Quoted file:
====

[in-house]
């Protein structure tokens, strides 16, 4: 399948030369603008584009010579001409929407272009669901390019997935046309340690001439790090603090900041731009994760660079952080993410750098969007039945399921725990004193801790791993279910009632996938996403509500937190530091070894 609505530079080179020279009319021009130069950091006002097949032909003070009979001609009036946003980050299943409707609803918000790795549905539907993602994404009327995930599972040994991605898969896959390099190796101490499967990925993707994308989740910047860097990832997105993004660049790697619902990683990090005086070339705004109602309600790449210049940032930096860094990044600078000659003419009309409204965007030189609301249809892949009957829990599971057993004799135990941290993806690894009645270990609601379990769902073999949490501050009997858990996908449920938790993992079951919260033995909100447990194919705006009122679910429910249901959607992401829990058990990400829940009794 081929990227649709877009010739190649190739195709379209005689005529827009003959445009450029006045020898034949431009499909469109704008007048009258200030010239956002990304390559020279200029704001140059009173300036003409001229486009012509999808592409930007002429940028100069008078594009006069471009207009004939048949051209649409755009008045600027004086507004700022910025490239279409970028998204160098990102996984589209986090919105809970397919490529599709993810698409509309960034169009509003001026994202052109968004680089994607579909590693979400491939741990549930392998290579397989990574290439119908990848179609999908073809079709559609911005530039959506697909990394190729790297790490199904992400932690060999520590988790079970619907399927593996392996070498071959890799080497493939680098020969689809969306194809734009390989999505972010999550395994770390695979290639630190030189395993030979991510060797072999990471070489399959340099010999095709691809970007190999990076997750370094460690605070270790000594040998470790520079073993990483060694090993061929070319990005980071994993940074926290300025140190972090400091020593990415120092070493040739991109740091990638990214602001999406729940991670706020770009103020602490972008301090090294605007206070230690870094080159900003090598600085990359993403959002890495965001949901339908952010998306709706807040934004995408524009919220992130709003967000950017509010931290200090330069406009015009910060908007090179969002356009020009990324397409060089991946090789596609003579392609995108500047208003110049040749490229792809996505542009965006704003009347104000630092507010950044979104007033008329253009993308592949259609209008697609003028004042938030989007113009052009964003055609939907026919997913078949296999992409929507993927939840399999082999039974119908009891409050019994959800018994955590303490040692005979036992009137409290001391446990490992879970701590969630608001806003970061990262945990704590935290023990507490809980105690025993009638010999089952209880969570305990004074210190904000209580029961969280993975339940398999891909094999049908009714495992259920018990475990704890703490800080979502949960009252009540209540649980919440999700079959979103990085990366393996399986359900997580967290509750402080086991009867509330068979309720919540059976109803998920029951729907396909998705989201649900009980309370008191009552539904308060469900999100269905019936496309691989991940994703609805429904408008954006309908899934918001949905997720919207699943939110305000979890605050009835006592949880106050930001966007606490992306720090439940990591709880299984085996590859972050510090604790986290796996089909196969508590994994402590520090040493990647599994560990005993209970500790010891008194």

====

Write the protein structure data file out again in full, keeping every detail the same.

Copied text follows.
[in-house]
């Protein structure tokens, strides 16, 4: 399948030369603008584009010579001409929407272009669901390019997935046309340690001439790090603090900041731009994760660079952080993410750098969007039945399921725990004193801790791993279910009632996938996403509500937190530091070894 609505530079080179020279009319021009130069950091006002097949032909003070009979001609009036946003980050299943409707609803918000790795549905539907993602994404009327995930599972040994991605898969896959390099190796101490499967990925993707994308989740910047860097990832997105993004660049790697619902990683990090005086070339705004109602309600790449210049940032930096860094990044600078000659003419009309409204965007030189609301249809892949009957829990599971057993004799135990941290993806690894009645270990609601379990769902073999949490501050009997858990996908449920938790993992079951919260033995909100447990194919705006009122679910429910249901959607992401829990058990990400829940009794 081929990227649709877009010739190649190739195709379209005689005529827009003959445009450029006045020898034949431009499909469109704008007048009258200030010239956002990304390559020279200029704001140059009173300036003409001229486009012509999808592409930007002429940028100069008078594009006069471009207009004939048949051209649409755009008045600027004086507004700022910025490239279409970028998204160098990102996984589209986090919105809970397919490529599709993810698409509309960034169009509003001026994202052109968004680089994607579909590693979400491939741990549930392998290579397989990574290439119908990848179609999908073809079709559609911005530039959506697909990394190729790297790490199904992400932690060999520590988790079970619907399927593996392996070498071959890799080497493939680098020969689809969306194809734009390989999505972010999550395994770390695979290639630190030189395993030979991510060797072999990471070489399959340099010999095709691809970007190999990076997750370094460690605070270790000594040998470790520079073993990483060694090993061929070319990005980071994993940074926290300025140190972090400091020593990415120092070493040739991109740091990638990214602001999406729940991670706020770009103020602490972008301090090294605007206070230690870094080159900003090598600085990359993403959002890495965001949901339908952010998306709706807040934004995408524009919220992130709003967000950017509010931290200090330069406009015009910060908007090179969002356009020009990324397409060089991946090789596609003579392609995108500047208003110049040749490229792809996505542009965006704003009347104000630092507010950044979104007033008329253009993308592949259609209008697609003028004042938030989007113009052009964003055609939907026919997913078949296999992409929507993927939840399999082999039974119908009891409050019994959800018994955590303490040692005979036992009137409290001391446990490992879970701590969630608001806003970061990262945990704590935290023990507490809980105690025993009638010999089952209880969570305990004074210190904000209580029961969280993975339940398999891909094999049908009714495992259920018990475990704890703490800080979502949960009252009540209540649980919440999700079959979103990085990366393996399986359900997580967290509750402080086991009867509330068979309720919540059976109803998920029951729907396909998705989201649900009980309370008191009552539904308060469900999100269905019936496309691989991940994703609805429904408008954006309908899934918001949905997720919207699943939110305000979890605050009835006592949880106050930001966007606490992306720090439940990591709880299984085996590859972050510090604790986290796996089909196969508590994994402590520090040493990647599994560990005993209970500790010891008194």